The say-on-pay vote, mandatory since 2011, has become a spring ritual for most public company comp committees. The votes typically go without a hitch. However, exceptions are notable: of Russell 3000 companies reporting results this year through mid-July, 5% have earned between 50%-70%, and only 2.5% earned less than 50%. Just 2% of all companies have failed to receive majority approval since 2013.
One area of interest is whether directors of firms that failed say-on-pay fare poorly in future re-election bids, particularly those who serve on the comp committee. Semler Brossy Consulting Group recently tallied data indicating that these directors do experience a backlash in the following year.
For companies that fail a vote in one year, comp committee members receive a vote 6% below other directors in the following proxy season. Chairmen of the comp committee fare even worse. Following a failed vote, chairmen receive support 10% below other directors. The following figure gives detail on this aftershock effect.
Source: Semler Brossy
Overall, 18% of comp committee members and 26% of comp committee chairmen receive vote support below 70% following a say-on-pay failure. Across all comp committee member elections, regardless of say-on-pay outcome, only 2% fall below the 70% threshold. Director election and re-election failures are rare, but a "poor" vote can be an embarrassment for the chairman and other comp committee members. It can also mar the company's reputation for reasonable pay and board oversight.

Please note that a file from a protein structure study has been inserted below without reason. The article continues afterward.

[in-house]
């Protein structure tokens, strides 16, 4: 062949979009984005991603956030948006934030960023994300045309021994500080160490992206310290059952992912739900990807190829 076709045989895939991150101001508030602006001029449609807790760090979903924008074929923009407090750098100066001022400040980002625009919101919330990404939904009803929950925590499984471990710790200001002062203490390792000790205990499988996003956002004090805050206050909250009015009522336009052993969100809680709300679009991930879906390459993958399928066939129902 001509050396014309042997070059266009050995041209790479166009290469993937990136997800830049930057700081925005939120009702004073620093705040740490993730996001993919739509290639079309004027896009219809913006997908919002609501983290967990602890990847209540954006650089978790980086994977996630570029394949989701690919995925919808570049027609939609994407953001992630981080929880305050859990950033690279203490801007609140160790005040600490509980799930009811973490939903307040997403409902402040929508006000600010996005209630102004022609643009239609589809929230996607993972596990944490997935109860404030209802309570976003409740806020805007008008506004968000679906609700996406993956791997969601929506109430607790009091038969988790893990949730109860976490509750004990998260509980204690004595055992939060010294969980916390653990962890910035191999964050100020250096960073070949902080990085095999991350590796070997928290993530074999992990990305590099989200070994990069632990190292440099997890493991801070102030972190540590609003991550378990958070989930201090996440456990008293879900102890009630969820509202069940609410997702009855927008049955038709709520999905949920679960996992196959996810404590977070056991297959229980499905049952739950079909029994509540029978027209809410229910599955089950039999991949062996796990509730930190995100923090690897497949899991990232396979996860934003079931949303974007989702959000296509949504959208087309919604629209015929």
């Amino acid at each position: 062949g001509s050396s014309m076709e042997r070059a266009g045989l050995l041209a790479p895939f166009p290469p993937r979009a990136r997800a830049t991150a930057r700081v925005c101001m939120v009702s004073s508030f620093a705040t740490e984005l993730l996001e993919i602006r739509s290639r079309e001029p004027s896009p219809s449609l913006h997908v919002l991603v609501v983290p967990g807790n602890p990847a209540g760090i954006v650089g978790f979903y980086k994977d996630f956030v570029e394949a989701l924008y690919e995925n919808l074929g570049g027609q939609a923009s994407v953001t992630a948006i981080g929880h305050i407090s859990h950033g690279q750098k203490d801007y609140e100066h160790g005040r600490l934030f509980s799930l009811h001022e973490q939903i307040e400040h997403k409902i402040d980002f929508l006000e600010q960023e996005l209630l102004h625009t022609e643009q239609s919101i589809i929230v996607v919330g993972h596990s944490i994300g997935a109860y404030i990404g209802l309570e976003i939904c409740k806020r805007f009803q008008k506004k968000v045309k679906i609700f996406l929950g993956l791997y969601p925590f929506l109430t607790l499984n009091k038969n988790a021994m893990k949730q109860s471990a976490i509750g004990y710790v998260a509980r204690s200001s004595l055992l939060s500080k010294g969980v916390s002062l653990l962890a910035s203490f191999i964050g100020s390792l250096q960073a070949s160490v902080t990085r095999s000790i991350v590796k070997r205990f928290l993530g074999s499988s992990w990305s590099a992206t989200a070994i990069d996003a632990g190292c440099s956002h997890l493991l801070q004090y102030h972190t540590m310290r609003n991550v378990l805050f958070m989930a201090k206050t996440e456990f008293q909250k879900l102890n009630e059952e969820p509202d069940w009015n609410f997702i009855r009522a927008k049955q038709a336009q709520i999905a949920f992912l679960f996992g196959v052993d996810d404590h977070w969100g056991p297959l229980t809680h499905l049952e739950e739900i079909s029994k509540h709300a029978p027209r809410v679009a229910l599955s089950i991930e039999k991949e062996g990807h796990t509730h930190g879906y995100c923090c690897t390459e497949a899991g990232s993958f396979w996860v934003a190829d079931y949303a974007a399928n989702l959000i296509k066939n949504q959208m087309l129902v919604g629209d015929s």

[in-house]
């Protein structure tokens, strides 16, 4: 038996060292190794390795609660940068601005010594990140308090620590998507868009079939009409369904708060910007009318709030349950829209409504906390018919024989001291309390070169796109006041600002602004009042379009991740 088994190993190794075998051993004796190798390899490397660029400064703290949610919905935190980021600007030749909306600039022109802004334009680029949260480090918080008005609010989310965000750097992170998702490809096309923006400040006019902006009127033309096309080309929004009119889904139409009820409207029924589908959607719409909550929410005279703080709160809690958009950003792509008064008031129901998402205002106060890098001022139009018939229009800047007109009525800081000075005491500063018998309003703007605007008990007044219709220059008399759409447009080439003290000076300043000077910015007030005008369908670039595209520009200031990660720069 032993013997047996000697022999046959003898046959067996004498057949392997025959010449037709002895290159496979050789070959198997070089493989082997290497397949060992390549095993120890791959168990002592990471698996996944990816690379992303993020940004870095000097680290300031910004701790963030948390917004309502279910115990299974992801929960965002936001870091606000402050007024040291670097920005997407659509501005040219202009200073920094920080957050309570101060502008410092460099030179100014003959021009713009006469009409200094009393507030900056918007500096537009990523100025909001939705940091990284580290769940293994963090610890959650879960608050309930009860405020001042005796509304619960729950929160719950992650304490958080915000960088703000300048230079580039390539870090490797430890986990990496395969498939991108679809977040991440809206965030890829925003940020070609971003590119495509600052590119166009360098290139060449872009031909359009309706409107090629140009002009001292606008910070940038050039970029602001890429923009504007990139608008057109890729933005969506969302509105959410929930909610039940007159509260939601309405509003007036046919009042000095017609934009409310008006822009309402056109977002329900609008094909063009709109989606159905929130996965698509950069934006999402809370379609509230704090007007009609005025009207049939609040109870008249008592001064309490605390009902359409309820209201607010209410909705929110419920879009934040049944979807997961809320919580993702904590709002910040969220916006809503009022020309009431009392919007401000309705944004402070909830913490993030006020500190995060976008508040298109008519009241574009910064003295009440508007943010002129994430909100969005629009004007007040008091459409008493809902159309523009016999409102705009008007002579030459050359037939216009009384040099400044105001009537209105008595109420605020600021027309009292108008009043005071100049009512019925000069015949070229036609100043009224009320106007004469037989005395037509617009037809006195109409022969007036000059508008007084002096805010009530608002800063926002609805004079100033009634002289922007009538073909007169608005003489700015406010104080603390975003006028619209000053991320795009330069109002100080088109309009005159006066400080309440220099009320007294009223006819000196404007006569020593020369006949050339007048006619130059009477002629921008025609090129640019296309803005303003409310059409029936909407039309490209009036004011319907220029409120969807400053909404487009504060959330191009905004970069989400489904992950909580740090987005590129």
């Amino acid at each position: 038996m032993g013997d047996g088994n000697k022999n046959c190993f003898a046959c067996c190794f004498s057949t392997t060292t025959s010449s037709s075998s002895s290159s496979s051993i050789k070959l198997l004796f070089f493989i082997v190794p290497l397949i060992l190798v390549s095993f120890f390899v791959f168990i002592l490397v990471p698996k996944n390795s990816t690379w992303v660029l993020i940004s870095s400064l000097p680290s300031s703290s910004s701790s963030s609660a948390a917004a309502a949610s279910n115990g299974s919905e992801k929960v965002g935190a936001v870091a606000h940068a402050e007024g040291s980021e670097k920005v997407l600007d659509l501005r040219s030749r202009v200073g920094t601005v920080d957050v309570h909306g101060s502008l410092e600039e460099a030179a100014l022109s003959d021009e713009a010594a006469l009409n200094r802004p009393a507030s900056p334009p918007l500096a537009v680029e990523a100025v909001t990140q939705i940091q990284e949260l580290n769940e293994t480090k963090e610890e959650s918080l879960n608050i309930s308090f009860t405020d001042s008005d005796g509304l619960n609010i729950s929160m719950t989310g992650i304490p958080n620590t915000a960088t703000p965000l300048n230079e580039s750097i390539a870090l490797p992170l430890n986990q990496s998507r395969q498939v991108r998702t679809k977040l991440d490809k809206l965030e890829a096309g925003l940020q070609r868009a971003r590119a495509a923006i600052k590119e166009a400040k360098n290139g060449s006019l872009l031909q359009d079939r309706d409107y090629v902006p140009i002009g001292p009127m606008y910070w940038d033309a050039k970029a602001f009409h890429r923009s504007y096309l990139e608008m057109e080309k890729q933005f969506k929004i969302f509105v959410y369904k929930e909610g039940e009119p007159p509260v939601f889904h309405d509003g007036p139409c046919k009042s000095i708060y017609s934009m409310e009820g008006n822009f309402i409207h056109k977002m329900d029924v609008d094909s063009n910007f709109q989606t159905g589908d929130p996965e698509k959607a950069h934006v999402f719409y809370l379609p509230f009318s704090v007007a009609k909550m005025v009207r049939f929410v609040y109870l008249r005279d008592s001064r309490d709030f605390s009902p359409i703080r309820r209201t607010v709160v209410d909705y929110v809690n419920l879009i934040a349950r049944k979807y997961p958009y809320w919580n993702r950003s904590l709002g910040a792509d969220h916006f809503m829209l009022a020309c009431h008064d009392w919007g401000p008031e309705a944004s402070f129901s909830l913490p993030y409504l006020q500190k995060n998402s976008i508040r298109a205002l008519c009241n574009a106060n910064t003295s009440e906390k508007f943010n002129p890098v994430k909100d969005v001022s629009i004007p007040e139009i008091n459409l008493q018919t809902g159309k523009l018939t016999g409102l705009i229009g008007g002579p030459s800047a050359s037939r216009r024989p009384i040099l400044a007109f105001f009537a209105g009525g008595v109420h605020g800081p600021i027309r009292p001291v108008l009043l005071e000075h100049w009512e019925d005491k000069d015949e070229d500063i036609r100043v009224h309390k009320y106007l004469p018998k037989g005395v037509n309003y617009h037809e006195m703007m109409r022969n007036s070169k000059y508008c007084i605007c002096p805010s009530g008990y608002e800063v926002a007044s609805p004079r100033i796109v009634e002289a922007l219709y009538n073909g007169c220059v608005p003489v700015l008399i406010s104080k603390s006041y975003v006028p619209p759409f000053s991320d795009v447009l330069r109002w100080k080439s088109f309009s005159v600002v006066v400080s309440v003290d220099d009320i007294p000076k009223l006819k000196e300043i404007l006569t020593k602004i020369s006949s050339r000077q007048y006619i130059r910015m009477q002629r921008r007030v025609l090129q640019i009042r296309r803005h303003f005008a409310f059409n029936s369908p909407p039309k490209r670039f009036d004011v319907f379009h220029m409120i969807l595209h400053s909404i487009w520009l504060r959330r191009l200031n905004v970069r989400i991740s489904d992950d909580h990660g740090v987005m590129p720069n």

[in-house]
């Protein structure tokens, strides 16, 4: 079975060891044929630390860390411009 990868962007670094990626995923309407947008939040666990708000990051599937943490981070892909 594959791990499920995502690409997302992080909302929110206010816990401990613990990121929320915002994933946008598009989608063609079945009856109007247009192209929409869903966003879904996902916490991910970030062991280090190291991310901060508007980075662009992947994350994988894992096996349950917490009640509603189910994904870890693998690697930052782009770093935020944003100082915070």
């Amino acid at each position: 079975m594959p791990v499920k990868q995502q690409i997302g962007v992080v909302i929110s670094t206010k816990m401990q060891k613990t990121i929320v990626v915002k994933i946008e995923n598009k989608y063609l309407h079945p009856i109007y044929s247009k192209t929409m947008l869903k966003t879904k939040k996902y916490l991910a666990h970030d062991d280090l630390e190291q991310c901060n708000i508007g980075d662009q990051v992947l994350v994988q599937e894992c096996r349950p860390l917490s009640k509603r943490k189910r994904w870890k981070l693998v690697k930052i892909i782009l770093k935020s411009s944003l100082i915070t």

These comp committee directors can expect Institutional Shareholder Services (ISS) to suggest an "against" or "withhold" recommendation on their elections as well. Research shows such directors receive negative vote recommendations four times more often than directors whose companies pass say on pay.
As an example of the impact of a failed say on pay vote, consider the experience of two companies:
Cogent Communications is an internet provider based in Washington, D.C. that has failed the say-on-pay vote for three consecutive years (2013 - 2015). In turn, support for the comp committee has eroded. Comp committee directors received an average of 82% support in 2013. By 2015, support fell sharply to 60%. Other directors at Cogent experienced a decline in support as well — from 89% in 2013 to 76% in 2015. This followed "withhold" recommendations from ISS for all directors.
TCF Financial is a bank holding company in Wayzata, Minn. that received say-on-pay votes of 61% in 2013, 45% in 2014 and 31% in 2015. Comp committee support similarly fell during this period. The comp committee chairman received 97% vote support in 2013. Shareholder support plunged to 63% by 2015 following a "withhold" recommendation from proxy advisers.
These cases underline the importance of proactively addressing and monitoring say-on-pay results. A poor vote result puts director elections at greater risk in the following year, and requires a board-led response. Directors of companies with a poor or failed vote can take three steps towards resolving pay criticism, and in turn, assuaging fears of re-election troubles:
Directors of companies without a history of say-on-pay trouble have it easier. These directors don't need to initiate rapport-building from a position of weakness. Nonetheless, directors should be mindful of potential for negative say-on-pay outcomes. Â Commit to regular shareholder communication, and plan to test major program changes with shareholders prior to the say-on-pay vote to collect and evaluate their concerns.
Performance remains the top concern for shareholders. When companies deliver it, shareholders don't complain, and springtime proxy season should be relatively routine. But directors cannot count on having strong performance every year. With that in mind, take steps in advance to mitigate year-after effects to assure that comp committee members continue to have successful election seasons.
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